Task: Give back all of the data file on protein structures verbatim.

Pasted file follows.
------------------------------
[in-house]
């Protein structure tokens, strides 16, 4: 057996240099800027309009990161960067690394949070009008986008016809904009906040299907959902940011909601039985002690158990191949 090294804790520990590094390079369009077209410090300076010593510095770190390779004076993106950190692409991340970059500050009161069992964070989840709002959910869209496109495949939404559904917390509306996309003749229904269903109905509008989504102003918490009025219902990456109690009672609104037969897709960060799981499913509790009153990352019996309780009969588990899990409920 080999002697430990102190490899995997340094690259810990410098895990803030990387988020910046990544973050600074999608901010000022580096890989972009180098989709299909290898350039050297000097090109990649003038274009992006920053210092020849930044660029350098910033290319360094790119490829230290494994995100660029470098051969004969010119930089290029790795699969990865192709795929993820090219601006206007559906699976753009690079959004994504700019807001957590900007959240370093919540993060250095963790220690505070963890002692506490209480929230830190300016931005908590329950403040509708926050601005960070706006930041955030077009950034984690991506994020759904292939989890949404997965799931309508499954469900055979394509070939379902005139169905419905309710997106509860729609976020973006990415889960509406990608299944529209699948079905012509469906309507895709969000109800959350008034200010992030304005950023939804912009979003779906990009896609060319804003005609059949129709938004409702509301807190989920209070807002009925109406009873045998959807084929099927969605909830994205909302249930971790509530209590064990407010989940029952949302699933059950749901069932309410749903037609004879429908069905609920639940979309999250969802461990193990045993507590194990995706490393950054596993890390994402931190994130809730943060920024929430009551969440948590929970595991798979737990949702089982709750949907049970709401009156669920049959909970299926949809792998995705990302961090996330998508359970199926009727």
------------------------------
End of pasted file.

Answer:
[in-house]
């Protein structure tokens, strides 16, 4: 057996240099800027309009990161960067690394949070009008986008016809904009906040299907959902940011909601039985002690158990191949 090294804790520990590094390079369009077209410090300076010593510095770190390779004076993106950190692409991340970059500050009161069992964070989840709002959910869209496109495949939404559904917390509306996309003749229904269903109905509008989504102003918490009025219902990456109690009672609104037969897709960060799981499913509790009153990352019996309780009969588990899990409920 080999002697430990102190490899995997340094690259810990410098895990803030990387988020910046990544973050600074999608901010000022580096890989972009180098989709299909290898350039050297000097090109990649003038274009992006920053210092020849930044660029350098910033290319360094790119490829230290494994995100660029470098051969004969010119930089290029790795699969990865192709795929993820090219601006206007559906699976753009690079959004994504700019807001957590900007959240370093919540993060250095963790220690505070963890002692506490209480929230830190300016931005908590329950403040509708926050601005960070706006930041955030077009950034984690991506994020759904292939989890949404997965799931309508499954469900055979394509070939379902005139169905419905309710997106509860729609976020973006990415889960509406990608299944529209699948079905012509469906309507895709969000109800959350008034200010992030304005950023939804912009979003779906990009896609060319804003005609059949129709938004409702509301807190989920209070807002009925109406009873045998959807084929099927969605909830994205909302249930971790509530209590064990407010989940029952949302699933059950749901069932309410749903037609004879429908069905609920639940979309999250969802461990193990045993507590194990995706490393950054596993890390994402931190994130809730943060920024929430009551969440948590929970595991798979737990949702089982709750949907049970709401009156669920049959909970299926949809792998995705990302961090996330998508359970199926009727």